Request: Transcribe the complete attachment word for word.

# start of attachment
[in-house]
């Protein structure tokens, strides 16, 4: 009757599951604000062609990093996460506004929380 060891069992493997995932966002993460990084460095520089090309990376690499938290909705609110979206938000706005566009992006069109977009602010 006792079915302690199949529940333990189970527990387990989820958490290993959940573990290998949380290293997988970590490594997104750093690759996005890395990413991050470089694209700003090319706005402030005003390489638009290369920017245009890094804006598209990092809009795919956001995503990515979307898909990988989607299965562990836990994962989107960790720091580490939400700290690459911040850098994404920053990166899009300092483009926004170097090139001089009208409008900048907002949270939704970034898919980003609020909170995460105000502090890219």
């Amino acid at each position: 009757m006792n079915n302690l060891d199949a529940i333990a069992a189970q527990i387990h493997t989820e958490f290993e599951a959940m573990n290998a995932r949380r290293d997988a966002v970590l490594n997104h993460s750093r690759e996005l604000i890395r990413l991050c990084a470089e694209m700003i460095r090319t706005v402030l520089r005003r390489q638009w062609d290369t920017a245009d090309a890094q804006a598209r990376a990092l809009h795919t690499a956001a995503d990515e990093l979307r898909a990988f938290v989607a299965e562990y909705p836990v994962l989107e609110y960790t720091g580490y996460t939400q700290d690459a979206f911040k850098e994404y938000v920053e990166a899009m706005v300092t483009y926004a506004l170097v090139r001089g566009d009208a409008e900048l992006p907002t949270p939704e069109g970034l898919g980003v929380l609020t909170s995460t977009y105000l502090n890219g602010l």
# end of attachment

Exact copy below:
[in-house]
């Protein structure tokens, strides 16, 4: 009757599951604000062609990093996460506004929380 060891069992493997995932966002993460990084460095520089090309990376690499938290909705609110979206938000706005566009992006069109977009602010 006792079915302690199949529940333990189970527990387990989820958490290993959940573990290998949380290293997988970590490594997104750093690759996005890395990413991050470089694209700003090319706005402030005003390489638009290369920017245009890094804006598209990092809009795919956001995503990515979307898909990988989607299965562990836990994962989107960790720091580490939400700290690459911040850098994404920053990166899009300092483009926004170097090139001089009208409008900048907002949270939704970034898919980003609020909170995460105000502090890219």
């Amino acid at each position: 009757m006792n079915n302690l060891d199949a529940i333990a069992a189970q527990i387990h493997t989820e958490f290993e599951a959940m573990n290998a995932r949380r290293d997988a966002v970590l490594n997104h993460s750093r690759e996005l604000i890395r990413l991050c990084a470089e694209m700003i460095r090319t706005v402030l520089r005003r390489q638009w062609d290369t920017a245009d090309a890094q804006a598209r990376a990092l809009h795919t690499a956001a995503d990515e990093l979307r898909a990988f938290v989607a299965e562990y909705p836990v994962l989107e609110y960790t720091g580490y996460t939400q700290d690459a979206f911040k850098e994404y938000v920053e990166a899009m706005v300092t483009y926004a506004l170097v090139r001089g566009d009208a409008e900048l992006p907002t949270p939704e069109g970034l898919g980003v929380l609020t909170s995460t977009y105000l502090n890219g602010l």